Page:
The media landscape of Britain has decided its political focus is on the antisemitism that is rife in the Labour party, which has wreaked havoc on Jeremy Corbyn’s ability to lead. The row between Labour and the Jewish communities has dominated headlines across the mainstream newspapers, putting Corbyn into a corner. The national newspapers are predominantly right-wing, with the Guardian and the Daily Mirror being the exception. It is, therefore, no surprise that the media’s position that it is an independent messenger of the news has been questioned. The Muslim Council of Britain (MCB) has pushed for an urgent inquiry into increasing Islamophobia within the Conservative party. This has not been talked about as much as the left’s mishandlings, but it further proves the media’s biased scope on news.
Last week, Conservative peer Baroness Warsi supported the MCB’s call for an independent inquiry into Islamophobia within the governing party. The MCB also had the support of approximately 250 mosques, with the anti-Muslim sentiment within the Conservative party finally being noticed. The 2016 London mayoral election between Sadiq Khan and Zac Goldsmith was a period where attacks on Islam were prevalent. Goldsmith’s combative approach saw him accuse Khan of being a pawn for religious extremists. He wrote in the Mail on Sunday that Khan’s candidacy ‘repeatedly legitimised those with extremist views’. The language and personal insults against Khan’s ethnic and religious identity were incendiary. Although obvious, it is shameful that it did not receive the infamy it deserved, particularly when the right-wing press chose to ignore it. The racial rhetoric in the 2016 campaign has surfaced once more under the MCB, along with other attacks by Conservatives on the country’s Muslim communities.
At the beginning of June, two Conservative councillors were suspended for anti-Muslim speech. Linda Freedman, a Conservative councillor for Barnet, came under fire for tweeting in response to a Washington Post article by voicing her support for the detention of Muslims. The constituency of Barnet is a Jewish heartland that Labour failed to take from the Tories in the last local elections. Although antisemitism is endemic in the internal goings-on of the party, there should be no place for Islamophobia in a council that is part of an ethnically-diverse international city. The Jewish population of Barnet chose, through their democratic right, not to support Corbyn. That does not mean the Conservatives should come off lightly for their own part in hate speech.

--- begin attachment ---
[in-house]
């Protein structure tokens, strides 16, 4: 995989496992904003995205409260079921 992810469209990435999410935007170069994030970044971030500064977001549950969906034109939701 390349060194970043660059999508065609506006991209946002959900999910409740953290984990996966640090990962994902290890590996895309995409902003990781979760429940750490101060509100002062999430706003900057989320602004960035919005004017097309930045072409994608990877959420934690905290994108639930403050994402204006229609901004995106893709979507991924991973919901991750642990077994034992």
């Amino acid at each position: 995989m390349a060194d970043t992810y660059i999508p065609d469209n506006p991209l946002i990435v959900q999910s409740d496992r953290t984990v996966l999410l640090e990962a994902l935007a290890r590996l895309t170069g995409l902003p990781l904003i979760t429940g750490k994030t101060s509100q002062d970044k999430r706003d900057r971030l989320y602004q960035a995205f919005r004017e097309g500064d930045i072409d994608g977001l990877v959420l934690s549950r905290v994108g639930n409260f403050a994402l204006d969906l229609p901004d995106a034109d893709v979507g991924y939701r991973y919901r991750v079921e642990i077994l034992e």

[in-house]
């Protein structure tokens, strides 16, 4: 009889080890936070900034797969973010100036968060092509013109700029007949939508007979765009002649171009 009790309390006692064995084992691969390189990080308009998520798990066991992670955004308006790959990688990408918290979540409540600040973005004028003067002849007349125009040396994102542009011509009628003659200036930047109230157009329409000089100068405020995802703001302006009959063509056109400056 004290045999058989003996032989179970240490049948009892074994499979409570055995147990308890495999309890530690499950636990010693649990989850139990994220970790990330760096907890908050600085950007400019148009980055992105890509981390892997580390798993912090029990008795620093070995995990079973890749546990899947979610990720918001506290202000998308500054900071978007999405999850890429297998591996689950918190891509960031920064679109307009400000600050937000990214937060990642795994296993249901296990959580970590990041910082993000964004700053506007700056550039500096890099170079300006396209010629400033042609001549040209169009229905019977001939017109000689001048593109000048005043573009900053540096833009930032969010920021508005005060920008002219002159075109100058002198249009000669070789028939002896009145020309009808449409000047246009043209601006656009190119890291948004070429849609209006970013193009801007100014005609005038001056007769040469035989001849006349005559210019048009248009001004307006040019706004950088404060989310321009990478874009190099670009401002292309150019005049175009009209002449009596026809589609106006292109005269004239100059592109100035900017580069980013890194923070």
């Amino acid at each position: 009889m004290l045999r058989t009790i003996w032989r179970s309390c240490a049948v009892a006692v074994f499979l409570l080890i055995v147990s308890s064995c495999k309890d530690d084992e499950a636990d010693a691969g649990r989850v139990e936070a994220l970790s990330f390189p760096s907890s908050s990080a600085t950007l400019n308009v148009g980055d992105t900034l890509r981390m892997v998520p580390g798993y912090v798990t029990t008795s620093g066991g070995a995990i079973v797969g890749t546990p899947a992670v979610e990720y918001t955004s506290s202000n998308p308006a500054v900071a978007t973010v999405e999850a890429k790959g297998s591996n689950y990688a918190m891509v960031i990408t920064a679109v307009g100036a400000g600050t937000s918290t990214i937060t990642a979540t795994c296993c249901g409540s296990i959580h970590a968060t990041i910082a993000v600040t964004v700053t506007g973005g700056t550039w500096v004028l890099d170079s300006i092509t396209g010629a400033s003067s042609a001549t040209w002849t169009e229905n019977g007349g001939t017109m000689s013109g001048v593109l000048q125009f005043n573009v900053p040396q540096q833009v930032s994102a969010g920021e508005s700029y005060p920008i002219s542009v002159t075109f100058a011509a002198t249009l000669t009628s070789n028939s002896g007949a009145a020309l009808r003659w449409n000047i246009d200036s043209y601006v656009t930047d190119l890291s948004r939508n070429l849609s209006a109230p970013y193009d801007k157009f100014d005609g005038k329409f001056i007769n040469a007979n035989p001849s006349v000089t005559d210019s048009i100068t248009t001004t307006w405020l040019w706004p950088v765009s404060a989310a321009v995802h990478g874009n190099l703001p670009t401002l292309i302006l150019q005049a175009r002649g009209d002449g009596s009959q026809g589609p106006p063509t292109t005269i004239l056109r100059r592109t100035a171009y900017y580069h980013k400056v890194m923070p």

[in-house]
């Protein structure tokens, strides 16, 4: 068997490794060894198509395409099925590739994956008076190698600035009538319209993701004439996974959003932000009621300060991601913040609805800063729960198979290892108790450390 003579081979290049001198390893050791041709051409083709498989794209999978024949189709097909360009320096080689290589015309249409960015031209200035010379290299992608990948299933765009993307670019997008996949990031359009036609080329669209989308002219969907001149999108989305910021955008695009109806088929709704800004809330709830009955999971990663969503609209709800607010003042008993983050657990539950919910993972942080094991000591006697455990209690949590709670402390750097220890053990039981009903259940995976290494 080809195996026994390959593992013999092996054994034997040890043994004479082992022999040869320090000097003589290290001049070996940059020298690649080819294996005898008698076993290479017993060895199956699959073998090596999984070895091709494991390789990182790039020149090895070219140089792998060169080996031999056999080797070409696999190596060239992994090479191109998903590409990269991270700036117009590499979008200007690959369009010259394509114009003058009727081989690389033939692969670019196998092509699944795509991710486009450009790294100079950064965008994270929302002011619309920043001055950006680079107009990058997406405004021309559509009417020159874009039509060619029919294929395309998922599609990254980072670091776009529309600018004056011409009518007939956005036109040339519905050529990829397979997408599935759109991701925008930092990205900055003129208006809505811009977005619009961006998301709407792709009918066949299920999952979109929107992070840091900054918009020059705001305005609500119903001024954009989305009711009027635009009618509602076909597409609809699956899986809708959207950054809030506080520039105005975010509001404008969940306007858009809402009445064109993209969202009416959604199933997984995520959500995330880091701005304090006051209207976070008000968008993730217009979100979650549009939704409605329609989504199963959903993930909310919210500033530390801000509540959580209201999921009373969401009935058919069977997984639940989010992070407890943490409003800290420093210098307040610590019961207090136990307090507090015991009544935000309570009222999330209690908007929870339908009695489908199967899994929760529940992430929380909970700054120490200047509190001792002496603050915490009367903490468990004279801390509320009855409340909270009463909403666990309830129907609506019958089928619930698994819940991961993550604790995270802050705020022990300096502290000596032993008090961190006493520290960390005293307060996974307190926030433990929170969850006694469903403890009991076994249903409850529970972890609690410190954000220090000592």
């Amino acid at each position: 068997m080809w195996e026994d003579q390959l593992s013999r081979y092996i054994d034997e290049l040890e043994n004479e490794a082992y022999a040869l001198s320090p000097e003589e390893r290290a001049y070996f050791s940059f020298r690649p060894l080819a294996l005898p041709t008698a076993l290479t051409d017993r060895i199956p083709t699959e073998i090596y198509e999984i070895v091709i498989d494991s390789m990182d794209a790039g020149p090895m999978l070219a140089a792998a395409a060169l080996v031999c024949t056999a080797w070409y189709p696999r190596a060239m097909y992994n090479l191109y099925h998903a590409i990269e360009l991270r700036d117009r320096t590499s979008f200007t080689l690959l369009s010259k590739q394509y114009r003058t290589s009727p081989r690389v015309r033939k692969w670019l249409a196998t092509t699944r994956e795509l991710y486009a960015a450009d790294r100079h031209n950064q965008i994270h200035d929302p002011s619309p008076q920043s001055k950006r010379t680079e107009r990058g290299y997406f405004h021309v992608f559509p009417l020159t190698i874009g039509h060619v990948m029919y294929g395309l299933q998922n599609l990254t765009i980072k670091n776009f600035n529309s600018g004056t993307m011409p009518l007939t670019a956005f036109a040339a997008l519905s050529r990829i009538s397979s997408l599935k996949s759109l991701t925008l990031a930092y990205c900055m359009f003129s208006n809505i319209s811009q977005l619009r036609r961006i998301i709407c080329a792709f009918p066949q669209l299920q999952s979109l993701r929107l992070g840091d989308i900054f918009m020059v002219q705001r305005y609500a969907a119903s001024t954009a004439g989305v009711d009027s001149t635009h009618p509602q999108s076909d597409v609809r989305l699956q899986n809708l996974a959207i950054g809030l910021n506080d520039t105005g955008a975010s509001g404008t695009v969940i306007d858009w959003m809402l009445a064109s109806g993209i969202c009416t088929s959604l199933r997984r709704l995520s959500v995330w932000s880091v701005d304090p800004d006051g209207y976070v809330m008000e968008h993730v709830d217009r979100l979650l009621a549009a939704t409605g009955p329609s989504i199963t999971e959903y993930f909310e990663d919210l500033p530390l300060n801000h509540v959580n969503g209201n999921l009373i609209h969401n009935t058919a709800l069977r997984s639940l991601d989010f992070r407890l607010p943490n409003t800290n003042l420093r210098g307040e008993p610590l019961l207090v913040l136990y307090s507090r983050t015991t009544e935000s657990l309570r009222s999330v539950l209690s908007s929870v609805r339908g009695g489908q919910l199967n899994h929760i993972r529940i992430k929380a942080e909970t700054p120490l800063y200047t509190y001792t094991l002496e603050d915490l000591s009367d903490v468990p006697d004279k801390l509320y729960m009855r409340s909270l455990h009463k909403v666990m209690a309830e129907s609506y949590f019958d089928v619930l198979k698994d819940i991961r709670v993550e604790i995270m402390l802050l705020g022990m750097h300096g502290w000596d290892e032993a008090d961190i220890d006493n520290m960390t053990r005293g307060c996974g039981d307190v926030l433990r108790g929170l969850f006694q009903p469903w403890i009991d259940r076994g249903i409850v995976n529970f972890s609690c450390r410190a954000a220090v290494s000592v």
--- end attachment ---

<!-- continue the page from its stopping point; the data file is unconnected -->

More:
Left-Wing Antisemitism and Right-Wing Islamophobia
Furthermore, former Mayor of Lowestoft and member of Waveney District Council, Stephen Ardley, has faced hostility for his racism. He is believed to have said he finds it ‘unbelievable’ that London elected a Muslim mayor, then goes on to say all voters who supported Khan were ‘blind’. He, like Freedman, has been suspended in the Conservatives’ recent quest for zero tolerance against hate speech. However, these stories have not made headline news. The media’s condemnation of Labour’s antisemitism does not equate with their criticism of Tory Islamophobia. The Rupert Murdoch conglomerate that runs most of the newspapers is chaired by a vociferous supporter of conservative values. It is fair to suggest their biased reporting is becoming more prominent in times of political unrest.
As the inquiry gets under way, the media need to take notice and expose the attacks on a community already vilified by far-right groups. Attacks on Muslims are inherently dangerous to a country that prides itself on multiculturalism and democracy. What is even more dangerous is the media’s decision to turn a blind eye to the problem. All racism is wrong and any form of it should be lambasted. The press has a duty to report stories for the general public’s interest. Political tribalism flourishes under an unfair media landscape and makes polarisation the norm.
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